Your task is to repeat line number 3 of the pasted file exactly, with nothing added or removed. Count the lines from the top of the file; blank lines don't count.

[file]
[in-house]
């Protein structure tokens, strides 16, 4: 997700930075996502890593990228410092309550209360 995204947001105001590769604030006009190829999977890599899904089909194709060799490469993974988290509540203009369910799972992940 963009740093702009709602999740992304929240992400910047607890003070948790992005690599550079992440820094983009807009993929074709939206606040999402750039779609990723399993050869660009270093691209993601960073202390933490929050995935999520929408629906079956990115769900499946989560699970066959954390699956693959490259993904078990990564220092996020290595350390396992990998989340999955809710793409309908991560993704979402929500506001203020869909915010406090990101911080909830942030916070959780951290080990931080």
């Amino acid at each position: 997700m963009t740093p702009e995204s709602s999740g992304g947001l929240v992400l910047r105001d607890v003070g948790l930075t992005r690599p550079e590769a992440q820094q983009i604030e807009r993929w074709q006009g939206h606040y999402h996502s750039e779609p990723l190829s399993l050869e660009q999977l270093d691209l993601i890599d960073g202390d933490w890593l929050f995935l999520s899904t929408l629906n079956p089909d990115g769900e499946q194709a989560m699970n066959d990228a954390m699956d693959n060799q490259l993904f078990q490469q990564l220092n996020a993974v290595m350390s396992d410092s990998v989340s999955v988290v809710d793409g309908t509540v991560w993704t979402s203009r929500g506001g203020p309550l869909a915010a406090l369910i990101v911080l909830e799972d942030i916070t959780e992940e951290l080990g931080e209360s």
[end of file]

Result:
């Amino acid at each position: 997700m963009t740093p702009e995204s709602s999740g992304g947001l929240v992400l910047r105001d607890v003070g948790l930075t992005r690599p550079e590769a992440q820094q983009i604030e807009r993929w074709q006009g939206h606040y999402h996502s750039e779609p990723l190829s399993l050869e660009q999977l270093d691209l993601i890599d960073g202390d933490w890593l929050f995935l999520s899904t929408l629906n079956p089909d990115g769900e499946q194709a989560m699970n066959d990228a954390m699956d693959n060799q490259l993904f078990q490469q990564l220092n996020a993974v290595m350390s396992d410092s990998v989340s999955v988290v809710d793409g309908t509540v991560w993704t979402s203009r929500g506001g203020p309550l869909a915010a406090l369910i990101v911080l909830e799972d942030i916070t959780e992940e951290l080990g931080e209360s």